At Horween, the best is yet to come: a leather tannery with traditional methods and a modern approach

Isadore Horween was only interested in the best: “the best hides, the best oils, the best dyes and finishes.” He was a young man with vision, ambition, and a background in leather trade. Originally from Kiev, Isadore immigrated to Chicago at the turn of the 20th century and his leather skills helped him land a job with a local tannery. After twelve dedicated years working at one of the dozen tanneries located along the banks of the Chicago River, Isadore founded Horween Leather Company on Division Street in 1905. 

The company's headquarters at 2015 Elston Ave in Chicago, a five-story block-long building they moved into in 1920.

In keeping with Isadore’s philosophy, John Culliton started Tannery Row in 2011, a subdivision of Horween Leather Company. John, whose father worked at the tannery for over fifty years, and who spent much of his childhood around the leather trade, founded Tannery Row with the goal of diversifying Horween as a business and catering to smaller companies and artisans. Tannery Row allows someone to place a custom order without any minimum purchase requirements. Prior to its inception, Horween only allowed companies to place big orders. This opportunity for flexibility and attention to detail helps foster relationships with start-ups, a vital segment of the market previously pushed out. Now, after nearly a decade of steady growth, mainly thanks to word of mouth, Tannery Row has over 750 customers.

But Tannery Row’s success did not appear out of the leather-laden air. Horween came to an important juncture several years ago: outsource the majority of their production to China or stay put in Chicago, a decision that could ultimately decide the fate of a century-old company. During the late 1970’s-1980’s many US companies chose to shift their manufacturing overseas because it was cheaper. In keeping with its American roots, Horween continued to source and produce in the US. As Culliton says; “we stayed true to who we are, but we could have made a wrong turn and followed the wave”. It was risky, due to the additional cost, but ultimately very wise, since this choice benefited the company’s quality control and enduring all-American story.

When Ranchlands was searching for tanneries to partner with, Horween stood out because of its history and commitment to quality and sustainability. During the early 1980’s Arnold Horween Jr., the company’s CEO at the time, suggested Horween switch to water-based solvents, an environmentally conscious approach that few had even heard of. Arnold, a pioneer in the leather world, also said that “as tanneries go we’re not the biggest, the fastest, or the cheapest, which means we need to be the best. Our business is built on doing things other people don’t, won’t, or can’t.” Arnold didn’t want Horween to end up with a twisted fate like A.C Lawrence Leather Company, which “was fined $388,420, all for willfully dumping hazardous wastes into a river and lying about it.” He had the foresight to “see ahead of the curve” says Culliton, and lead the company into a dynamic future.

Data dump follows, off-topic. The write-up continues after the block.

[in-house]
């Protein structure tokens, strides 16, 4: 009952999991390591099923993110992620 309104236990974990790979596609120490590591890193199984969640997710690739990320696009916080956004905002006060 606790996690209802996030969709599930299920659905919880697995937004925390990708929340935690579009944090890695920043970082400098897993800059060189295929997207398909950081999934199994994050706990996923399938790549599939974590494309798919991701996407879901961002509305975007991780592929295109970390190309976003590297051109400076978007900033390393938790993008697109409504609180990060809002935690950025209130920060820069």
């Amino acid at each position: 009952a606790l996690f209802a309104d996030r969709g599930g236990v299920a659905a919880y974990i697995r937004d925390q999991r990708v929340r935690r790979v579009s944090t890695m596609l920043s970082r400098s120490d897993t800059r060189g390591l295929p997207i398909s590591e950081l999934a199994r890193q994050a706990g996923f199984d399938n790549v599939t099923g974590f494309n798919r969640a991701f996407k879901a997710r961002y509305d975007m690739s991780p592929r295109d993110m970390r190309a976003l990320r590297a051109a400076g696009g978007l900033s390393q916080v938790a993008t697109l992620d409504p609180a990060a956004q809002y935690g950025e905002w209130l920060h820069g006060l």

There’s a strong intersection of tradition and innovation at the center of the Horween brand. An unwavering commitment to the old ways but a fresh outlook on the future, a resolve to tan leather hides using eco-conscious and effective tanning methods. Horween’s most recent collaboration with Clarks shoes features an olive tanned leather boot which, you guessed it, uses olive leaves to tan the hide. For now, Horween has no plans to make their own leather products since they are far more interested in curating a small selection of goods made by artisans they admire. That’s the central tenet of Tannery Row, anyways, to provide entrepreneurs with the leather canvas to make their products and for Tannery Row to support them along the way.

 

Nicks Boots, a custom bootmaker based in Spokane, Washington, makes their boots using Horween Chromexcel leather. 

 

Chrome excel leather is a fantastic example of the marrying of old and new and a founding leather of Horween Leather Company. The original formula for this combination tanned leather is hand-written in a book and uses chrome and vegetable tannins. A blend is made from tree bark and chestnut and is cooked for twenty four hours in-house before it’s applied to a hide. The entire tanning process takes about thirty five days, short for the commercial leather market and normal for the tannery niche that Horween is a part of. Chromexcel is a favorite of the Horween staff and Ranchlands artisans because of the final stain, that glorious coat that allows you to “look into the leather.” Serving as a kind of magnifying glass into the grains of the hide, this aniline finish is a way to protect and celebrate the naturally occurring imperfections. Ranchlands artisans also like it because of its pliability, making it an ideal candidate for everything from bag gussets to chap fringe. 

A Ranchlands Crossbody Bag for Filson featuring a dark brown Horween Chromexcel leather gusset.

 

Horween is at the top of a very short list that includes Herman Oak, in St. Louis, Missouri and J&FJ Baker and Co., in Devon, England; two tanneries that are both more than a century old and employ traditional techniques alongside modern technology. Their successes are built on balance, a reliance on time-tested methods and a willingness to adapt. Exceptional craftsmanship and a truly American story, that’s what you’ll find in a Horween hide.